7. Teach Yourself to Swim!
When we went to Rhode Island, we stayed on a lake (The Pond. They call them Ponds on the East coast) and we had total access to the water whenever we wanted to go in. Mom and Dad swam a little too, but not all day like we did. Many times, I’d be down there alone. Swimming around in water thirty feet deep in places. We never had swimming lessons, we never had strictly enforced life jacket rules. We just knew not to drown. I taught myself to swim in that water by wearing a lifejacket while swimming out to a dock anchored in the very, very deep water. I climbed onto the dock, TOOK OFF the life jacket and jumped in. I swam around and around the dock, grabbing on when I needed to and eventually I made it around without having to hold on at all. There, I could swim. I later taught my little sister how to swim in that very same pond.
8. San Diego. Oh, San Diego.
For my sixteenth birthday my parents let me go to San Diego with my fifteen year old cousin and her best friend, also fifteen. We stayed with my other cousin who was twenty-five at the time. She lived on the beach. She worked, and surfed and had a pretty packed social life. We spent three weeks doing everything and anything we wanted to do. Smoking, drinking, meeting guys, we pierced body parts and spent the night in a car on a beach in Mexico after clubbing all night. What the Hell were my parents thinking? They thought I was a responsible good kid. And I was. But I was still sixteen for Christ’s sake. Most fun time of my life, but I do not know how we weren’t raped, murdered or sold into human trafficking. I would laugh directly in my son’s face if he asked to do something like this.
9. I Never Owned a Helmet
I roller skated, rode a bike, rode horses, rode on friends’ four wheelers and other gadgets and never wore a helmet. I actually thought helmets were ridiculous when they became popular around my teenage years. I started seeing little kids wearing them when all they were doing was riding a bike with training wheels. Lame! Now, as a parent, knowing the kind of trauma to a child’s brain that is possible from colliding with a vehicle, a telephone pole, or even the ground is enough to keep me awake at night. If it has wheels (or hooves) and MY kid wants to ride it, he is wearing a helmet. Maybe two.
10. Fire and Firearms
My parents are hunters. My dad is big into guns and the outdoors and living in the country. I learned how to shoot by the time I was eight. They have always had guns all over the house. Not hand guns and automatic weapons, but rifles and shotguns everywhere. They were not under lock and key with the ammunition in a separate locked box, they were propped up in the corner of the living room. We knew not to touch them without an adult’s help, but we knew we could touch them anytime we wanted if we did ask an adult for help. So, there was no mystery. We never laid a finger on a gun when we weren’t supposed to. We also had a woodstove in the middle of our dining room that burned all winter long. I burned my hand on it one time when I was really little and my sister melted her nightgown to the side of it one Christmas Eve, but otherwise I don’t think we suffered any major injuries. I don’t turn on our fireplace for fear of my toddler diving head first into it, and I never let him walk around in the kitchen when I have the oven on. That door gets hot! I do not currently have a gun, but if I do end up having one it will only be after everyone in my household under goes training and gun safety and it won’t be hanging out in the corner of my living room. Between fire and firearms, you’d think one of us would be dead or mutilated, but no!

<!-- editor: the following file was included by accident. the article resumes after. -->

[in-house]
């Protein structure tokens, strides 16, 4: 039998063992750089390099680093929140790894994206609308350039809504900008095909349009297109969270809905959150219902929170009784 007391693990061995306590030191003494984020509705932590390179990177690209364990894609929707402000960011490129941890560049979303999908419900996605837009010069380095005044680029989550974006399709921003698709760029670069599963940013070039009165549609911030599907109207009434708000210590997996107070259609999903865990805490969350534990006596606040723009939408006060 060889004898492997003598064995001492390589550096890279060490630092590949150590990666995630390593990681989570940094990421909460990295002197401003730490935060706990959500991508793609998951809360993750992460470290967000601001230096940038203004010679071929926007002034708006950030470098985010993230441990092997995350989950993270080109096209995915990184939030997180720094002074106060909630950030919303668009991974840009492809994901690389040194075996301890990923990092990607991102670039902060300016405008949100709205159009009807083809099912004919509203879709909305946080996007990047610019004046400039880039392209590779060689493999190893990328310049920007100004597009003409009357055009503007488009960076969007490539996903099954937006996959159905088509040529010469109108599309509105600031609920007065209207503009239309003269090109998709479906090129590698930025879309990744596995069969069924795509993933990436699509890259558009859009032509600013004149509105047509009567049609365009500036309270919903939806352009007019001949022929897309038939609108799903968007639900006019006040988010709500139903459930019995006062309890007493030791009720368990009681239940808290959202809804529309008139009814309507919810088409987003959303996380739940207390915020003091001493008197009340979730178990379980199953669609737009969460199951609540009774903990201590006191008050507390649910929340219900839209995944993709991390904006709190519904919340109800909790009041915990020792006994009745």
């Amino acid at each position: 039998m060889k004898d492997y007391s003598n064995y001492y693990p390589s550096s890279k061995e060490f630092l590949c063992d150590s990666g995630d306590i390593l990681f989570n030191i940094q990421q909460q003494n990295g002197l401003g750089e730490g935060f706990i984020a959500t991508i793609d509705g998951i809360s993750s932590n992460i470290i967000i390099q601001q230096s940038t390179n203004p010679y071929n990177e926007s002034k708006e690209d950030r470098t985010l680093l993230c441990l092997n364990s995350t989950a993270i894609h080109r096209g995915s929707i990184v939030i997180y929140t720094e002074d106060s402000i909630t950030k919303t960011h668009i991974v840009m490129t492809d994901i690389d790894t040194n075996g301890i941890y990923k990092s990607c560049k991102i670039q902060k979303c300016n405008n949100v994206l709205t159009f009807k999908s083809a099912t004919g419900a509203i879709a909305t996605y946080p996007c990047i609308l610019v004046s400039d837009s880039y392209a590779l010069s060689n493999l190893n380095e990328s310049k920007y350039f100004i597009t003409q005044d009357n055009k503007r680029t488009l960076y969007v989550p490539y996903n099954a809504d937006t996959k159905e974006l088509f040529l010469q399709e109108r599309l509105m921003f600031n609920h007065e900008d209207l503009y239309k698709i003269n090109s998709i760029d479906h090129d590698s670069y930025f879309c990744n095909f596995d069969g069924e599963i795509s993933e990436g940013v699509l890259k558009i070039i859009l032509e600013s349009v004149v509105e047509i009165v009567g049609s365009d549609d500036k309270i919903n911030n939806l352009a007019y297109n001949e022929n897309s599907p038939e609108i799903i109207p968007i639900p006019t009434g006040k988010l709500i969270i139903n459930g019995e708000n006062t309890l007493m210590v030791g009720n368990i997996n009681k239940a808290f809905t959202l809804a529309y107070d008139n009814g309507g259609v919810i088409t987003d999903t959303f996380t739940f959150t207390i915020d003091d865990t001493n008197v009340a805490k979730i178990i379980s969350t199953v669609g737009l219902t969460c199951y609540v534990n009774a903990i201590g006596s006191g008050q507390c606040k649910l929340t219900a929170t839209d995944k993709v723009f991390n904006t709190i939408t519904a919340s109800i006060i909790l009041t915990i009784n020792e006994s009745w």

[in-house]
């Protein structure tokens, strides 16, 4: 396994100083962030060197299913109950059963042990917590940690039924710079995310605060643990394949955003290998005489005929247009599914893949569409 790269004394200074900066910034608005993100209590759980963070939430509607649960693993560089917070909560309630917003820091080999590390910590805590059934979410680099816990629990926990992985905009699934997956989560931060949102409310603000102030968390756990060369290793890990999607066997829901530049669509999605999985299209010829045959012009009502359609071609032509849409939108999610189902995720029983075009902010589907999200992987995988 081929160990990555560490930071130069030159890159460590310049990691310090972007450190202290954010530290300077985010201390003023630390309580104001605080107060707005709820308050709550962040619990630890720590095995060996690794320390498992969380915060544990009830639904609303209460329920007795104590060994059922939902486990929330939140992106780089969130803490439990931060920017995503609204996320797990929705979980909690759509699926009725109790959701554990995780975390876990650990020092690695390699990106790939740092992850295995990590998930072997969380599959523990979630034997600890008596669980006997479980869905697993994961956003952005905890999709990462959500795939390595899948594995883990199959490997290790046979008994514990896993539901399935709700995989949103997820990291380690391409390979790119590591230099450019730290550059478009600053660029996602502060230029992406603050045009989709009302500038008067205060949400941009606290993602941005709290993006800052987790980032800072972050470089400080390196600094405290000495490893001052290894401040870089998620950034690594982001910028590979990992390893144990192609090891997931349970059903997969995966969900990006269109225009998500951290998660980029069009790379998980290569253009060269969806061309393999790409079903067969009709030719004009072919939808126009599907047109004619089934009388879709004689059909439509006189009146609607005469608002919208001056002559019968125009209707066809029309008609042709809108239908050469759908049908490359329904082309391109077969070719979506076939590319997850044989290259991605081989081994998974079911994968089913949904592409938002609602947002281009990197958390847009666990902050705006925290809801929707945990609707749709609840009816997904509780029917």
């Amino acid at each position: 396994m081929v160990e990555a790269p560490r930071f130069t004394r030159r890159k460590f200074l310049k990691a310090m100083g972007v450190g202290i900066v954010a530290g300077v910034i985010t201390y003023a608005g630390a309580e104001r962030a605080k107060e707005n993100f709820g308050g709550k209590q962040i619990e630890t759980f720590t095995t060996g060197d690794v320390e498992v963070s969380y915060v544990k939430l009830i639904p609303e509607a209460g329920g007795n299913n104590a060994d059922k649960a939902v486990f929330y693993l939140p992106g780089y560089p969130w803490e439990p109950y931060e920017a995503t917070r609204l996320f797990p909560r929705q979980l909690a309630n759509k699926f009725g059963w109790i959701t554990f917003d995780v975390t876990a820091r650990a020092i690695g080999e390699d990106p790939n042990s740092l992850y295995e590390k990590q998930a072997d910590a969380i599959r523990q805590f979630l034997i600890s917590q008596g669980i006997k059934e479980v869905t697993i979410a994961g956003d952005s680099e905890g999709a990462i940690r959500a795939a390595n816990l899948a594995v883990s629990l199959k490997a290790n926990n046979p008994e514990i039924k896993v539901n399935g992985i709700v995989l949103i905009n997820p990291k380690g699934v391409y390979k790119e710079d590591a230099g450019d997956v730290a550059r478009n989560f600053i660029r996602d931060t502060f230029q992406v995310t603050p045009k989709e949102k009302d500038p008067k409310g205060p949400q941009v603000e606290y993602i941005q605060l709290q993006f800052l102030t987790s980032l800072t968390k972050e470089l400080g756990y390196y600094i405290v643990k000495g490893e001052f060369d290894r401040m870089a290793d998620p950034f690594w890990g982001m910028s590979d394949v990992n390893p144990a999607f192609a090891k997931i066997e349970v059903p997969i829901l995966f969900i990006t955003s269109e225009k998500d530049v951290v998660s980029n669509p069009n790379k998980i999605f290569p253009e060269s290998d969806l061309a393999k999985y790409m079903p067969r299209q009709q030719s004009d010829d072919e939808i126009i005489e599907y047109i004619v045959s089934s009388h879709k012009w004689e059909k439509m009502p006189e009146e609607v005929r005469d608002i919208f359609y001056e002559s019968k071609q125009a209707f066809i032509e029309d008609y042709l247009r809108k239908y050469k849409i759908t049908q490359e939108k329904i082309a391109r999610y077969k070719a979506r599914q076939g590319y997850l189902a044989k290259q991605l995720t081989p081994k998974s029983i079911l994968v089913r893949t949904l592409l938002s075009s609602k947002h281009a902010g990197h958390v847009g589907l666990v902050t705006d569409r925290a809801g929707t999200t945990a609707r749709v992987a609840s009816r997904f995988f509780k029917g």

11. Self Medicating
My parents had a medicine cabinet loaded with bottles of pills and liquids and who knows what else. Some of it didn’t even have labels. We used to help ourselves to things like Tums (they tasted good), Chloroseptic (It made your mouth numb if you sprayed a bunch of it in there!), and Absorbine Horse Liniment (NOT the human formula, the horse formula.) We just tasted and sprayed and rubbed on all kinds of medication with reckless abandon. We never had our stomachs pumped or called poison control to my knowledge. Though, this may explain why my sisters and I are a little…out there.
How unsafe was your childhood? Would you allow your kids to do the things you did?